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Communion Meditations (2020)


Mercy Seat

Originally scheduled for May  17

Students of the Scriptures quickly come to realize that God is very fond of using pictures. In the New Testament these pictures take the form of parables; earthly stories with a heavenly meaning, as I was told when I was a youngster. In the Old Testament, however, he often used physical objects to make his meaning clear. The design of the Tabernacle is one instance of this; the design of the Temple is an even more elaborate one. Both of these structures had at their center the famed Ark of the Covenant. Here is one artist’s conception of what it looked like:


Click on image to expand


Of particular interest to us during communion is the lid of this box. It is called the “Mercy Seat.” It is also referred to as the Atonement Cover. The reason for this is that the cover of this box is on top of three things which indicate the sinfulness of Israel.

·         First, there are the stone tablets with the Ten Commandments on them. Sin became specific with the Ten Commandments.

·         A jar of manna was there also. It testified to the ingratitude of Israel in rejecting God’s provision.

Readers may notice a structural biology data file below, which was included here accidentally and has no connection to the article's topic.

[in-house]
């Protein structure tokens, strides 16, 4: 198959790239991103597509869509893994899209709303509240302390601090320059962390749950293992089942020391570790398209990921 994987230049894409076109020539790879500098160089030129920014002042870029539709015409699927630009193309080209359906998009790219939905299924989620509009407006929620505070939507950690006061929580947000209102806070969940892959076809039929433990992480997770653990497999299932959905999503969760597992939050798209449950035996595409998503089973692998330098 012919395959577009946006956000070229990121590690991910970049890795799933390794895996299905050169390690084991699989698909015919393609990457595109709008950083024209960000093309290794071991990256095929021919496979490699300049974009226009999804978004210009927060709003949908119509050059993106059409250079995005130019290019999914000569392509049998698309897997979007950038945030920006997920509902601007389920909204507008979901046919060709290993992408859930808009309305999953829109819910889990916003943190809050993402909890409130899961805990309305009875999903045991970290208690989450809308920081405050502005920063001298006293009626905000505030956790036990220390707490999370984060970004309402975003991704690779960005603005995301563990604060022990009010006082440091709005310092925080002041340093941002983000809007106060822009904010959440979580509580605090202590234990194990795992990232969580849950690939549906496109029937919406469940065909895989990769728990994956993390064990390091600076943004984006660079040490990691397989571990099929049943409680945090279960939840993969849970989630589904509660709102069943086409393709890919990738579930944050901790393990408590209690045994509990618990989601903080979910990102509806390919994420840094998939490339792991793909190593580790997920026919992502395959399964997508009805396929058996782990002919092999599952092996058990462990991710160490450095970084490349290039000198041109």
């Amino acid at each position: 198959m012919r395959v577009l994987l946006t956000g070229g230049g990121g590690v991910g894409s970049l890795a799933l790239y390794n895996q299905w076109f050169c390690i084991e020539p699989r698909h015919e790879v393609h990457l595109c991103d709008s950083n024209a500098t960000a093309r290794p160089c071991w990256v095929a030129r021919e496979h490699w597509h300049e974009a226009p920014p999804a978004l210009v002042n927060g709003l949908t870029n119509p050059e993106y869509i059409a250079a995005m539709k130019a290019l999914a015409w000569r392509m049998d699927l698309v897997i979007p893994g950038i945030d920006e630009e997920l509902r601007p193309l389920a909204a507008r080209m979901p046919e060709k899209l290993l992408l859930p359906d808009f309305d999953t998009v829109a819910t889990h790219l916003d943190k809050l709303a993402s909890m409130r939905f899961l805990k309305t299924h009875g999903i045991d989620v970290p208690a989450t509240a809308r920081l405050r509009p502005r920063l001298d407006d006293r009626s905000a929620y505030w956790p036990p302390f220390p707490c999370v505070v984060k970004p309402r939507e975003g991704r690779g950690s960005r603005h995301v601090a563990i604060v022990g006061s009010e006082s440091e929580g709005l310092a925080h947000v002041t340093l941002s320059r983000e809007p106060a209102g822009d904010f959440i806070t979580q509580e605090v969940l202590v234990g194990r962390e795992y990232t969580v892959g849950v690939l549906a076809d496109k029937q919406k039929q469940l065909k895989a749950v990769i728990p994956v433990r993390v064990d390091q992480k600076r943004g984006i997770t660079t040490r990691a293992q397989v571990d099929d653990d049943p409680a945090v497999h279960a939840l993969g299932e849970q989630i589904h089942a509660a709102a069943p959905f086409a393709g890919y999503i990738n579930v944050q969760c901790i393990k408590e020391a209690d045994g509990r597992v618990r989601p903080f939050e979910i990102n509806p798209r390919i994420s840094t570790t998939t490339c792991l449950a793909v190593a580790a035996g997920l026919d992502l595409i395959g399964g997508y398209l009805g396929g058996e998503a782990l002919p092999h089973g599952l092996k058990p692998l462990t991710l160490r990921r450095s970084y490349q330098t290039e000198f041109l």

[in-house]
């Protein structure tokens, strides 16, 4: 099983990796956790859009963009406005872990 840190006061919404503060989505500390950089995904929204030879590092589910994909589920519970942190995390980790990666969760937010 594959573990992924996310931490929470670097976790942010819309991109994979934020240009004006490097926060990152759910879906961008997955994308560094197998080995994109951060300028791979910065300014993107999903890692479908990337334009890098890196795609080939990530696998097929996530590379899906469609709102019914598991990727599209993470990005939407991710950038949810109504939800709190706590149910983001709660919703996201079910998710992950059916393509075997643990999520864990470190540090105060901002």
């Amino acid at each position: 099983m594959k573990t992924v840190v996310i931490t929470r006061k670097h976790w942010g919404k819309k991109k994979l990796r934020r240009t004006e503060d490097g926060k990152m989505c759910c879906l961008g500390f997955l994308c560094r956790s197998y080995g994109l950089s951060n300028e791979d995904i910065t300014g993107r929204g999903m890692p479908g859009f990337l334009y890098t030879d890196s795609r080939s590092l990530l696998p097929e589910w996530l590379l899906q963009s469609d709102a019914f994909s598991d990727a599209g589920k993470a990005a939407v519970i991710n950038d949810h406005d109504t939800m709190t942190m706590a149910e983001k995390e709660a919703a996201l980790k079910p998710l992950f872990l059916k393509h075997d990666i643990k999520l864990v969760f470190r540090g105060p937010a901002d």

·         Finally, there was Aaron’s rod, a reminder that the people of Israel had rejected the authority God had set over them.

You will note that the cover was overlaid with pure gold. Gold does not rust or tarnish, and is therefore used symbolically to indicate something which is eternal. In this instance that which is eternal is God’s mercy. Without God’s mercy, mankind cannot approach God, for God will not tolerate the presence of sin. Therefore Moses, and the high priests who followed, spoke to God at the Mercy Seat.

You can see the parallels in Christ, our atonement. God cannot see our sin when it is covered by the blood of Christ’s atoning sacrifice. Christ died not only for all who were present but all mankind — no matter how long we last. It is a form of eternal atonement. And it is through Christ, our High Priest, that we speak to God. In a very real sense, the cross is our atonement cover.

Which brings us to communion. The bread reminds us of his body; the cup reminds us of his blood so that we might see the sacrifice which covers our sins physically present for us. We might even say, colloquially, that at the Cross, Christ has us covered. The Mercy Seat was a picture of the Christ to come.

Mercy is the act of overlooking offense. It is the privilege of those who are great to ignore the offenses of those who are not. If this is true among men, then how much more is it the pleasure of God to overlook the sins of those who have become his children? Partake; remember; be grateful and follow his example.

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